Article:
Timberwolves center Greg Stiemsma's circuitous route to the NBA took him to Turkey and Sioux Falls, Georgia (the country, not the state) and South Korea, where, as it already has been documented in fish wrap, he was exposed to the delights of live octopus soup.
It also acquainted him with two former Timberwolves stars, whom he credits with getting him to where he is today.
From Al Jefferson, he learned attention to detail and the work habits required of a professional.
From Kevin Garnett, he gained the self- respect and confidence he needed to know he belongs in the NBA.
"I learned so much from both those guys," he said.
The Wolves signed Stiemsma out of the D League before the final day of the 2009-10 season so he could spend the summer working out with Jefferson, who was still recovering from knee surgery the year before. The Wolves also signed him in case they needed his non-guaranteed contract to make a big summertime trade work.
He never played a game and was waived in September 2010, after Jefferson was traded to Utah in July and before training camp even began.
But for at least six weeks, the two trained together at Target Center and in Boston as well.
"I was kind of his practice dummy," Stiemsma said.
And low-post pupil, too.
He watched and learned, and early on he fell for Jefferson's famed pump fake during one-on-one workouts.
"I don't know if I ever blocked his right-hand jump hooks, but I could usually get the left," Stiemsma said. "It was a pretty good battle for me and him. We got after it. When a guy like Al Jefferson still is in here working hard on his post moves -- getting after it in the weight room in the summertime -- you've got to know this is your job and you've got to do all those little things that some other guys aren't doing just to be at your highest level."
Stiemsma went to camp with Cleveland that fall but didn't make the final cut. So he ended up back in Turkey for another season in 2010-11 and then briefly landed back in the D League with Sioux Falls during last year's NBA labor lockout. Boston signed him a week before the season opener.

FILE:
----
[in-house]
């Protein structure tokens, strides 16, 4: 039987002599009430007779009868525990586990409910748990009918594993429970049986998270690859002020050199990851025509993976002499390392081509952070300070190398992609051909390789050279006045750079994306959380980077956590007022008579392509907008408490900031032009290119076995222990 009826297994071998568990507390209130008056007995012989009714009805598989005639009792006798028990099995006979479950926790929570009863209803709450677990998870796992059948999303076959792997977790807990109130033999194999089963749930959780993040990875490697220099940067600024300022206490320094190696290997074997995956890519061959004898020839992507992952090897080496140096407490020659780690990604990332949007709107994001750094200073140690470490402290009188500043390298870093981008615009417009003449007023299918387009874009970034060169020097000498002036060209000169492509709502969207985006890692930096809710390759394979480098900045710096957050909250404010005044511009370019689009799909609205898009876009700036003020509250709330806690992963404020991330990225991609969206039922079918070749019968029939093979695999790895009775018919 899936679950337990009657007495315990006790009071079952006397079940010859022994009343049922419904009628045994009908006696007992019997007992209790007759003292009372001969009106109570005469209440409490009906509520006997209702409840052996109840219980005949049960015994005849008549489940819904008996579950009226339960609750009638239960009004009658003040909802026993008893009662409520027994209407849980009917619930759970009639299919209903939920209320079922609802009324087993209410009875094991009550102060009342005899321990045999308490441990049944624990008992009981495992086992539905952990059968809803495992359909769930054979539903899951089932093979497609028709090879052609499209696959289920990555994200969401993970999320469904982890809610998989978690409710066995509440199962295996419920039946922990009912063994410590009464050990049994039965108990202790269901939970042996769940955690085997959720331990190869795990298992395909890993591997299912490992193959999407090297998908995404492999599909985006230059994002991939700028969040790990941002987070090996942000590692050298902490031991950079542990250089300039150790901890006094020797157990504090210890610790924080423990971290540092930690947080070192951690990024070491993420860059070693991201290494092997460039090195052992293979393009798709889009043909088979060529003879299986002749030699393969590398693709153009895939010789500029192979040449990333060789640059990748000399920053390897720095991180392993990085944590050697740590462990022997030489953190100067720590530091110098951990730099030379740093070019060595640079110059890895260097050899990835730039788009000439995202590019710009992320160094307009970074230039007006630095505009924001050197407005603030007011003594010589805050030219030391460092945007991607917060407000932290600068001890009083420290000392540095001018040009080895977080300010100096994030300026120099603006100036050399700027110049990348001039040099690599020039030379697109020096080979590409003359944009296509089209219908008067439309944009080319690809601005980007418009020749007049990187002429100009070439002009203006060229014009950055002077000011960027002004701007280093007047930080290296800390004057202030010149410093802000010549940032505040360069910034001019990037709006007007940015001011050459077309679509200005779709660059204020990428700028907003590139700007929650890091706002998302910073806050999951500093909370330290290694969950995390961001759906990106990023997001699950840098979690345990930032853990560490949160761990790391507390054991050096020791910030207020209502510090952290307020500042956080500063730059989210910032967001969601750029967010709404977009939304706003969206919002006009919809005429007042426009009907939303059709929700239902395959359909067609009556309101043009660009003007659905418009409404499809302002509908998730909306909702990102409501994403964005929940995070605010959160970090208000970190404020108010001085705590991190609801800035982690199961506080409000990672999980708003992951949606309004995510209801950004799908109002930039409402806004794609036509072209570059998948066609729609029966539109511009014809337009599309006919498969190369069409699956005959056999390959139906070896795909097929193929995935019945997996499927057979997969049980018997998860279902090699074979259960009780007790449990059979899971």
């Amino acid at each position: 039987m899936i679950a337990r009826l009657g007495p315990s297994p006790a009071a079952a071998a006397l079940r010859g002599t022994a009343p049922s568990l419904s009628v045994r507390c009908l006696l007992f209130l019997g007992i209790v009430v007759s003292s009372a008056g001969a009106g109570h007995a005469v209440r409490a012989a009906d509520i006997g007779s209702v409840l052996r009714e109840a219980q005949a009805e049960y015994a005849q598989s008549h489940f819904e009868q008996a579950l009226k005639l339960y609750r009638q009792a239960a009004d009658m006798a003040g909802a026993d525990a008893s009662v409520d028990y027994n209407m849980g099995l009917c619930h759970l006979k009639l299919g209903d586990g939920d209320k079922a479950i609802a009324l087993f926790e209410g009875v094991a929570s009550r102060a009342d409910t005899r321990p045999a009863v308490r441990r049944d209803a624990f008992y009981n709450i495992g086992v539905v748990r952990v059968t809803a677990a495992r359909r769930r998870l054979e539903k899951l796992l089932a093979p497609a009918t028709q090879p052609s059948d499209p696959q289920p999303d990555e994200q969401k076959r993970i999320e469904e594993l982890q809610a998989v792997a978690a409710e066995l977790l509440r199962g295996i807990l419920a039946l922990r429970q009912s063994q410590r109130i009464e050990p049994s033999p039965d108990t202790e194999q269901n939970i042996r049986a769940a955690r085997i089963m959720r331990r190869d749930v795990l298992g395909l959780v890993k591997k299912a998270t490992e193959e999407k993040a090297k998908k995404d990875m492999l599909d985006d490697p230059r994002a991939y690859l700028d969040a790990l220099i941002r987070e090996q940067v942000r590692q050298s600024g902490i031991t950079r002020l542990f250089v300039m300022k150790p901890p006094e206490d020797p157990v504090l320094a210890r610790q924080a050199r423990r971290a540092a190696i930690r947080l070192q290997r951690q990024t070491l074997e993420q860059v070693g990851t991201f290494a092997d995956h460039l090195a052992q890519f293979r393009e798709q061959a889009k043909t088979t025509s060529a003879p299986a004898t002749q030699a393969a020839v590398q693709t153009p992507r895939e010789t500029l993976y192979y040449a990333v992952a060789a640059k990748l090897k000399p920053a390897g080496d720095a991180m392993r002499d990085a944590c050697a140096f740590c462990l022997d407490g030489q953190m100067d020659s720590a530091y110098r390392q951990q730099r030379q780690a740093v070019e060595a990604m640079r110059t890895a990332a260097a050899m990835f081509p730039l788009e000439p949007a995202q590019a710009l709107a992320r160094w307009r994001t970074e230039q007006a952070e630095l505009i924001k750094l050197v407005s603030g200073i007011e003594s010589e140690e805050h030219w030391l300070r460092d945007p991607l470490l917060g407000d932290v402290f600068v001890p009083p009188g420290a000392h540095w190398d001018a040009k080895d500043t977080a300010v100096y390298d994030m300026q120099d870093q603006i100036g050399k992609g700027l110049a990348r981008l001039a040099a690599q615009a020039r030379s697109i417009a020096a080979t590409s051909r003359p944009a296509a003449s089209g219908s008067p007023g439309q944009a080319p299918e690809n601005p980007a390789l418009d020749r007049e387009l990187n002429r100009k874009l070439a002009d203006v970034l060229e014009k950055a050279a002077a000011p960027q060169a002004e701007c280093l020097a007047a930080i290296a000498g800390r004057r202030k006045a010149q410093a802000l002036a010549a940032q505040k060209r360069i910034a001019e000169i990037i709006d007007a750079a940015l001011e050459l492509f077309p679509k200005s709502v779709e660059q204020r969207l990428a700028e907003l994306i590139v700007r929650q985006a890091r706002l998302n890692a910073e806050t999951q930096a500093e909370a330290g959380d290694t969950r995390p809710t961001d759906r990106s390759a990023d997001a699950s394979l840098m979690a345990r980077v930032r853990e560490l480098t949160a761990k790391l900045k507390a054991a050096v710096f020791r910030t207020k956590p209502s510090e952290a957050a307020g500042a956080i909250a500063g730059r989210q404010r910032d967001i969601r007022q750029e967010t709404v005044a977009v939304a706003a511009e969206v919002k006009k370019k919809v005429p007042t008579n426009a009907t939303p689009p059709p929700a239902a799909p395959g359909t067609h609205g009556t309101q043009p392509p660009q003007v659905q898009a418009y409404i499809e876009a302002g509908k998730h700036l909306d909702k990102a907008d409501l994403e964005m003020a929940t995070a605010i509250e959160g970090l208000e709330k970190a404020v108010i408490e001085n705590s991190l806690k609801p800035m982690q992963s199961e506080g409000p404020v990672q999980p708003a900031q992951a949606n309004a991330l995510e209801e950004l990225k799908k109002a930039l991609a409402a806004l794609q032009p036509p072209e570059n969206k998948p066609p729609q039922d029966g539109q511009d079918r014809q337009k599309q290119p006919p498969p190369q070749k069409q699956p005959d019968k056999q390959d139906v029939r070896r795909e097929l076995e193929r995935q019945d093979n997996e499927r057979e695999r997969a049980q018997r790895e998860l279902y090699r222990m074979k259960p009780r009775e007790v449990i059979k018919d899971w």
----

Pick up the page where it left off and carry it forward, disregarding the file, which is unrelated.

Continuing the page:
Stiemer, meet K.G.
"I can't say enough good things about my experience there with [Garnett], all the things he taught me, more or less taking me under his wing," Stiemsma said.
"And it wasn't always just pulling me aside and telling me a story. He led by example, and to get to any kind of level of his intensity and his focus and dedication to the game, there's nowhere to go but success."
Not everybody gets on Garnett's good side, but Stiemsma believes he was one of the chosen.
"I don't know, maybe I was just one of the lucky ones," he said. "I just went in there and played my style. I played hard. I didn't come in overconfident or cocky or felt like I was owed anything. I think he respected I did the little things -- diving on the floor, blocking shots -- it took to win games."
Garnett said he removed veteran teammate Ray Allen from his cell-phone directory when Allen chose to sign with Miami last summer.
Is Stiemsma still in there after signing with the Wolves?
"I hope so, although I think he changes his numbers as much as anybody," Steimsma said. "I don't know if many guys can keep up with his current number, but I'm hoping I stayed in the phone book."